Alice winced. She must have already mentioned the appointment in a text. "No," she said lightly. "I have a client meeting at nine thirty. Think I'll make it?"
Nadia raised an eyebrow. "Assuming a teacher will run on time at conferences? Bold move."
Maybe your conferences run long, Alice thought. Adrian's should be a snap. "I think I've got a handle on her, and I'm only Miss Miller's second appointment. How late could it be?"
"I'm sure it'll be fine." Nadia pulled her arm out of her jacket, and Alice knew this was the time to ask about Donovan, but she didn't have the energy.
"How's your mom?" Alice ventured instead.
"The same. But can I ask you about Teddy?" Nadia looked nervous, and Alice braced herself. Sometimes these queries from Nadia-"Has Teddy ever, like, stolen anything at school?" or "How worried would you be if Teddy couldn't find a partner for the robotics fair?"-required an inordinate amount of sidestepping. While she hadn't yet heard the story from Nadia, Teddy had told her at dinner the other night that Donovan had called their science teacher a "fuckhead" in front of the class the previous week.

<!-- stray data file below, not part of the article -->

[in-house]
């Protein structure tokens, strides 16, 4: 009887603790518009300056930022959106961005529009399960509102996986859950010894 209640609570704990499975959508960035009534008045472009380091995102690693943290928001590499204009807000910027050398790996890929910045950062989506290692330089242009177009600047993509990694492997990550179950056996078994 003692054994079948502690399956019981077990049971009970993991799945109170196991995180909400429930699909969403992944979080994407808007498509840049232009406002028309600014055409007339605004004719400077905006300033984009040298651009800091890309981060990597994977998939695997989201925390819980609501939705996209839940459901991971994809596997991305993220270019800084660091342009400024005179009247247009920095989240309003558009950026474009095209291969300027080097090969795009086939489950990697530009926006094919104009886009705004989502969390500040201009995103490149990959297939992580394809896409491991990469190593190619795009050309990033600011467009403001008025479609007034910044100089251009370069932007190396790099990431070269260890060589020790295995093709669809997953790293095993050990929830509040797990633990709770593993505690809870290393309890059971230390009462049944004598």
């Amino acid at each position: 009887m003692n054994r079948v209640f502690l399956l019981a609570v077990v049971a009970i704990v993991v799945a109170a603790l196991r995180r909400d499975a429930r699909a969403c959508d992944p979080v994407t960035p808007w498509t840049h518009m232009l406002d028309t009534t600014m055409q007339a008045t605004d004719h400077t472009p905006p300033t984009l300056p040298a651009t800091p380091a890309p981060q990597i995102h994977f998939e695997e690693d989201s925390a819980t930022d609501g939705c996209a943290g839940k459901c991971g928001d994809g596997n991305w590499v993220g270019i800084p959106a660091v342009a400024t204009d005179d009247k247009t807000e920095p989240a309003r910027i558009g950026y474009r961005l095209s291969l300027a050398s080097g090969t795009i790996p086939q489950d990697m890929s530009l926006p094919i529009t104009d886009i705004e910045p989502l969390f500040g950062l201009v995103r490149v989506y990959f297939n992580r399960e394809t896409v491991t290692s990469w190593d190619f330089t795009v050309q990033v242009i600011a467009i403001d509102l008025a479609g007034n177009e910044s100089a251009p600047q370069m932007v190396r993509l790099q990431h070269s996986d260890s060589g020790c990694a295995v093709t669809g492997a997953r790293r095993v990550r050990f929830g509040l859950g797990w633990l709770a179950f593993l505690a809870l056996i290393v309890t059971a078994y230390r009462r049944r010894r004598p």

"Sure?" Alice flipped her phone over, ignoring an incoming text message from her boss, no doubt a pep talk about the Kerrigan appointment.
"So, this might be awkward," Nadia said gently. At least she's self-aware. "Donovan told me something about Teddy."
Alice touched the base of her throat, feeling the ridges of her collarbones beneath her fingers. "About Teddy?"
Nadia squinted. "Donovan says Teddy has some sort of a feud going with Tane Lagerhead." She shook her head. "'Feud' sounds so dramatic; it's probably the wrong word. But apparently they're not getting along? Donovan didn't know the origin, but I guess there's been some stuff happening on Snapchat." Nadia took the lid off her drink and blew into it. "Have I mentioned how much I hate that app?"
Alice remembered the day she'd allowed Teddy to download it. She'd paused in their negotiation, just as her How to Talk to Teens book had advised. She had told Teddy she wasn't sure he was ready for the responsibility of Snapchat. But as they'd reflected on his behavior "honestly and openly," as the psychologist authors of the manual advised, she had to admit he hadn't yet done anything stupid on social media. Alice monitored his Instagram, of course, and the one time Teddy had posted that vaping meme, she'd caught it and made him delete it within minutes. She was pretty sure neither Meredith nor Nadia had seen it, though they all followed each other's kids.